This graph hints at the idea that Brady may actually depend on his receivers just as much as many other quarterbacks. Consider the case of 2009, when even with Randy Moss terrorizing the league, Welker was still Brady’s top target, and Brady had a much higher QB rating when throwing to Welker than to the rest of his still dominant receivers. 2011 also serves as another example of this since Brady’s QB rating dropped when he wasn’t targeting Welker, even though he had the likes of Rob Gronkowski and Aaron Hernandez as second and third options.
Though this idea might seem like a knock on Brady, it actually lends support to the idea that the reason he has struggled so mightily this season is due to a lack of receivers more so than a decline in talent.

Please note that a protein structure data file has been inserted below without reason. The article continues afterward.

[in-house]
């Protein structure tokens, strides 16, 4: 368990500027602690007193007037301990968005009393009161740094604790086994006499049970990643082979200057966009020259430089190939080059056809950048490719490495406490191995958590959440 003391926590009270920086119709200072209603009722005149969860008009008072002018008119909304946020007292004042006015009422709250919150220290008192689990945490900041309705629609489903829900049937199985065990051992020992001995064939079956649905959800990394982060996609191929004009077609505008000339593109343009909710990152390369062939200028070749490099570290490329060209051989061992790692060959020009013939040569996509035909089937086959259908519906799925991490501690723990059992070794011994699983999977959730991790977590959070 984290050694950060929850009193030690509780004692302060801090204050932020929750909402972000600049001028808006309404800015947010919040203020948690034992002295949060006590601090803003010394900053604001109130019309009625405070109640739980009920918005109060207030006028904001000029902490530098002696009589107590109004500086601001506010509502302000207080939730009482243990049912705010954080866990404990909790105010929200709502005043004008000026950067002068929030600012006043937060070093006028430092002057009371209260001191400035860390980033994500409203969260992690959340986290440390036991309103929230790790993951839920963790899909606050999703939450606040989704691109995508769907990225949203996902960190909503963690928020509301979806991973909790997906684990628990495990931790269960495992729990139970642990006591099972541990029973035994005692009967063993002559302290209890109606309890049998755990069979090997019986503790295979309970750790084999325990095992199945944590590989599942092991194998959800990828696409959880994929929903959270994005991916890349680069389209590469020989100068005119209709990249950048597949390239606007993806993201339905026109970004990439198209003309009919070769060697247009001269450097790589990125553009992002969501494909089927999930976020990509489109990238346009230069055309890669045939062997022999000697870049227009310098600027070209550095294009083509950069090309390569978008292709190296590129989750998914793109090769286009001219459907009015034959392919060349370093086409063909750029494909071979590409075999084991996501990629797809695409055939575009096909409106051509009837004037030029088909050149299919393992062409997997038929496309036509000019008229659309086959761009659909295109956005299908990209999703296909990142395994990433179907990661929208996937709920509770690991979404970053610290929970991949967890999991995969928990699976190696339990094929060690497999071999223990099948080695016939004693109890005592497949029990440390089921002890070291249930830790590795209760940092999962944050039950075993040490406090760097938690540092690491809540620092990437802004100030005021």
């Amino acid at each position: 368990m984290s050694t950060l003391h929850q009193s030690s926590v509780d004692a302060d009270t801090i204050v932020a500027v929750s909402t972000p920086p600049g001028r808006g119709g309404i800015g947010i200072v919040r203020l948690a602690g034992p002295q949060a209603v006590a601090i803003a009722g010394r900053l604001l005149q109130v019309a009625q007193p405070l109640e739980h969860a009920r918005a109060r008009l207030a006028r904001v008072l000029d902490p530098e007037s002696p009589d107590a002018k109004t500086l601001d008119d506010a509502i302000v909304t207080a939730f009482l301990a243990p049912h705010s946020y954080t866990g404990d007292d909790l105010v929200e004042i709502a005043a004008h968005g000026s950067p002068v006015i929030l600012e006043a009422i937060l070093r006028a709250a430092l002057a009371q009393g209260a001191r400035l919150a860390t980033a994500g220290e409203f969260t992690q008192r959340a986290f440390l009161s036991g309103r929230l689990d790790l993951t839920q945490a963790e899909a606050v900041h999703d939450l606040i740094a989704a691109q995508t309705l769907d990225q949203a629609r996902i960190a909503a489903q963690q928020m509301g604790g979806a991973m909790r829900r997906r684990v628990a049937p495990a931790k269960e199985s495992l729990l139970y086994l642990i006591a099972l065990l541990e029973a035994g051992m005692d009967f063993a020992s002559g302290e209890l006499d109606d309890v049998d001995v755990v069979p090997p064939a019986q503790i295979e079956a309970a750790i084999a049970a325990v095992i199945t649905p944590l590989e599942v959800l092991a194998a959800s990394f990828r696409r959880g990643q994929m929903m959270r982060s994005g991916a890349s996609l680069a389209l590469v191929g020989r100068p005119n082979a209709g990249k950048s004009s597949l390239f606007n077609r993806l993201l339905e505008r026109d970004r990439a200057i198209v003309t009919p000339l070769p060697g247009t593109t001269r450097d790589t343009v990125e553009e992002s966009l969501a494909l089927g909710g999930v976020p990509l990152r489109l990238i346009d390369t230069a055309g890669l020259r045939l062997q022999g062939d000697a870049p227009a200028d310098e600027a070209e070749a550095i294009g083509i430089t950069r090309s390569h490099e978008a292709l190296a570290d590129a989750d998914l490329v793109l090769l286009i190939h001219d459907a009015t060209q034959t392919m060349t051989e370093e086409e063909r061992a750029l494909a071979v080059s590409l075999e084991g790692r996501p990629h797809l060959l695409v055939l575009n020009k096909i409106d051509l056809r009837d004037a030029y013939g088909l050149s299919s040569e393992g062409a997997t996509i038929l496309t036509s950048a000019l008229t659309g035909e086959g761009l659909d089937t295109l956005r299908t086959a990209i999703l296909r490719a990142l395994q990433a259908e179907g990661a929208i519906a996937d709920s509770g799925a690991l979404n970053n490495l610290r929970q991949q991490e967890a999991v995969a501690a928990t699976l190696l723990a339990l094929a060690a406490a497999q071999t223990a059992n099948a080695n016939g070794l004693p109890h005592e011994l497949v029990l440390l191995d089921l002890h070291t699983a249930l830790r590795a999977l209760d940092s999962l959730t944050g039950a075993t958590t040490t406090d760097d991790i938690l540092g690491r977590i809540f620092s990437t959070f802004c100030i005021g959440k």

As you can see, it is not just the loss of Welker that is affecting Brady. Gronkowski and Hernandez were Brady’s third and fourth targets according to yards in 2012, and their absence this year has been part of the huge drop in Brady’s overall QB rating. Current third and fourth receivers Aaron Dobson and Danny Amendola have been a collection of drops and injuries all year; as the chart shows, a healthy Gronkowski was Brady’s best target last year and his return may signal an upswing this year. While this chart alone does not prove that Brady is not in decline, it does help illustrate his struggles this year are at least in part due to a sharp decline in his receiving corps.